Settlement activity throughout the territory occupied in 1967 is illegal, and its continuation   is   contrary  to  the  road map.  We once again strongly urge the full implementation of Israel’s obligations to freeze all settlement activity, including as a result of natural growth, and to dismantle the outposts erected since March 2001.  On 12 January, Prime Minister Fayyad announced that the Palestinian Authority is seeking to implement a boycott of settlement products within Palestinian areas.

Palestinian, Israeli and foreign protestors continued demonstrating in the villages  of   Nil’in   and   Bil’in,  where  the barrier is built on occupied Palestinian territory contrary to the advisory opinion of the International Court of Justice.  There have also been clashes between protestors and Israeli security forces.

During the reporting period, there was a substantial increase in Israeli military operations in the West Bank — 143 in total — in response to alleged security threats.  Three Palestinians were killed, 87 injured and over 300 arrested, 12 of whom were found to be carrying explosives.  In a serious episode, Palestinian gunmen killed a settler on a road near Nablus on 24 December.  In an action strongly denounced by the Palestinian Authority, Israeli forces entered Nablus on 26 December and killed three Palestinians alleged to be the perpetrators.  Palestinian security forces arrested several individuals in the course of their own investigations into the killing of the settler.

In total, there were 107 violent incidents between settlers and Palestinians during the reporting period, which left 22 Palestinians and 18 settlers injured — partly due to the “price tag” policy to protest the Israeli Government’s policy of settlement restraint.  Following the evacuation of the Givat Menachem outpost yesterday, settlers attacked  Palestinians  and  their  property in the neighbouring village of Bitilu.  We note that the Israeli police detained a number of settlers on suspicion of involvement in the mosque arson at Yassuf, which was reported in the last briefing.  However, more must be done to impose the rule of law on violent settlers.

Turning to Gaza, as he stated on the first anniversary of Operation Cast Lead on 27 December, the Secretary-General remains gravely concerned that neither the issues   that    led   to   the   conflict   nor   its worrying aftermath is being addressed.  This has created an unsustainable situation and a sense of hopelessness for the civilian population in Gaza, more than half of whom are under 18.

Hamas remains in de facto control of Gaza, asserting security control and pushing forward its social and institutional agenda.  We regret its refusal to sign the Egyptian reconciliation proposal, accepted late last year by factions of the Palestine Liberation Organization (PLO) following an extended process of discussions, and urge Hamas to reconsider this position.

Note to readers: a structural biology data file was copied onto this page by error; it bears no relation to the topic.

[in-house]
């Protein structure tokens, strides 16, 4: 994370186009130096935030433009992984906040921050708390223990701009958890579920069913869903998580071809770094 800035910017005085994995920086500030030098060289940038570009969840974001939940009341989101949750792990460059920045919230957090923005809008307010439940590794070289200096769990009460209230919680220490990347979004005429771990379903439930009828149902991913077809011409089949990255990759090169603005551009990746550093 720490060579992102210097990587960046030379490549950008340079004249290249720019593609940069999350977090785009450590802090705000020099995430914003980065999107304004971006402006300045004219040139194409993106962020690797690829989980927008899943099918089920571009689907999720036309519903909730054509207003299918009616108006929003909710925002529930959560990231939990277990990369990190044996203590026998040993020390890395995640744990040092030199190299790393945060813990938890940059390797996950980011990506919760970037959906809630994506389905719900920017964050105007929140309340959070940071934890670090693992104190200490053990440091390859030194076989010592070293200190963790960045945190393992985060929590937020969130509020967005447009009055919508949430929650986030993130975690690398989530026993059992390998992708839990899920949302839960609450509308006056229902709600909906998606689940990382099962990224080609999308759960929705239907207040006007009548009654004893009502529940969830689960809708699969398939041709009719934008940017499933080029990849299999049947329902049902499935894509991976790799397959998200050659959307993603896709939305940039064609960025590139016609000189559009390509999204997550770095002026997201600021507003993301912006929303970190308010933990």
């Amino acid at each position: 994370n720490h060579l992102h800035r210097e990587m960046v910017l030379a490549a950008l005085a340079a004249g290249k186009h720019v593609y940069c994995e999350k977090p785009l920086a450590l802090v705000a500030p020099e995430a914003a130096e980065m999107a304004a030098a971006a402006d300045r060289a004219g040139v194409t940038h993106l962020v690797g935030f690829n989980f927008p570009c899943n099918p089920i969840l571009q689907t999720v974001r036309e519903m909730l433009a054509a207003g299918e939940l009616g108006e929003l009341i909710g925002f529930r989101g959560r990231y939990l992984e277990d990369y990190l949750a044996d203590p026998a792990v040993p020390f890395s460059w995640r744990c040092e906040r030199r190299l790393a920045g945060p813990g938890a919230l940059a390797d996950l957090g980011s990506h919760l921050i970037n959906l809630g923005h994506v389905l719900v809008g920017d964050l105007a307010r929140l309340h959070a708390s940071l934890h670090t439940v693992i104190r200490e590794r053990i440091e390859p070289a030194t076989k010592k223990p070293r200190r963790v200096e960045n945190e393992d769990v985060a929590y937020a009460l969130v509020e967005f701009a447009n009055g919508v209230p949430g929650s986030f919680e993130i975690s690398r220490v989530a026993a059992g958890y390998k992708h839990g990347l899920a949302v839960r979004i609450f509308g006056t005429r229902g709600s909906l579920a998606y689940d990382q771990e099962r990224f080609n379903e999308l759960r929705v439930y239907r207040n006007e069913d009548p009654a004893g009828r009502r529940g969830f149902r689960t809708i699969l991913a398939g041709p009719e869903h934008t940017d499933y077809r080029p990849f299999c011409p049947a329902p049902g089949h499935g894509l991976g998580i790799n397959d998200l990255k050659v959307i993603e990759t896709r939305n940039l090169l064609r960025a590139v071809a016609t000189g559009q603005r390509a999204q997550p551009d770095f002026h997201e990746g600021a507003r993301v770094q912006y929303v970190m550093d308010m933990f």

We continue to support the reunification of Gaza and the West Bank within the framework of the legitimate Palestinian Authority, and to express the hope that free and fair elections throughout the Palestinian territory can be held as soon as possible.  In the meantime, with the passing of the 25 January 2010 date by which the ranks of elected officials would ordinarily have been renewed by elections, the presidency and legislature have been extended by PLO decision until elections can be held, though the legislature is unable to meet due to the internal divide.

Efforts to secure the release of Israeli captive Gilad Shalit in exchange for a number of the 9,000 Palestinians in Israeli jails have not so far achieved a breakthrough.

There was a notable increase in the number of projectiles fired from Gaza by militant groups during the earlier part of this reporting period.  Over 70 projectiles of different calibres were fired, 19 of which reached Israel.  There were 20 Israeli incursions and 11 air strikes against targets in    the   Strip,  leading   to   11   Palestinian fatalities, including six civilians, and six injuries.  This spike in violence is worrying and underscores the fragility of the current situation.  However, we continue to believe from our contacts that major constituencies wish to maintain calm.  We urge all parties to refrain from violence and respect international humanitarian law.

Reports of weapons smuggling continue to cause concern.  Egyptian efforts to combat smuggling have continued, including through the use of tunnel-detecting sensors and the insertion of metal sheeting in parts of the ground along the border.  Goods smuggled through tunnels are both sustaining and distorting the Gaza economy.  There is an urgent need for all crossings into Gaza to be opened as foreseen in the Agreement on Movement and Access.